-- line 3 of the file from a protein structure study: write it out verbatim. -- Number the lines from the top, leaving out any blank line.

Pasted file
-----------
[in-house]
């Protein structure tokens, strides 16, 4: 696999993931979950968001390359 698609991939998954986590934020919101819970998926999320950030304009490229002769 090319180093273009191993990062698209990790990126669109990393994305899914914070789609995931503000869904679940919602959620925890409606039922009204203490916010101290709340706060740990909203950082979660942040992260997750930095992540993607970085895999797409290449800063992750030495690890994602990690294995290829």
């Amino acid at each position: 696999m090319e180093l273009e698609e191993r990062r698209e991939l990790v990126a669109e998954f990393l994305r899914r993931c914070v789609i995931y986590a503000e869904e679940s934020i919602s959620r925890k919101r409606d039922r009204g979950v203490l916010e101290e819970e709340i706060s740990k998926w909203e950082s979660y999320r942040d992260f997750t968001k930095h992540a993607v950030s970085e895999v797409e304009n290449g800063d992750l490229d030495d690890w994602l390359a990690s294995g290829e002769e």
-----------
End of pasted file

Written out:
């Amino acid at each position: 696999m090319e180093l273009e698609e191993r990062r698209e991939l990790v990126a669109e998954f990393l994305r899914r993931c914070v789609i995931y986590a503000e869904e679940s934020i919602s959620r925890k919101r409606d039922r009204g979950v203490l916010e101290e819970e709340i706060s740990k998926w909203e950082s979660y999320r942040d992260f997750t968001k930095h992540a993607v950030s970085e895999v797409e304009n290449g800063d992750l490229d030495d690890w994602l390359a990690s294995g290829e002769e």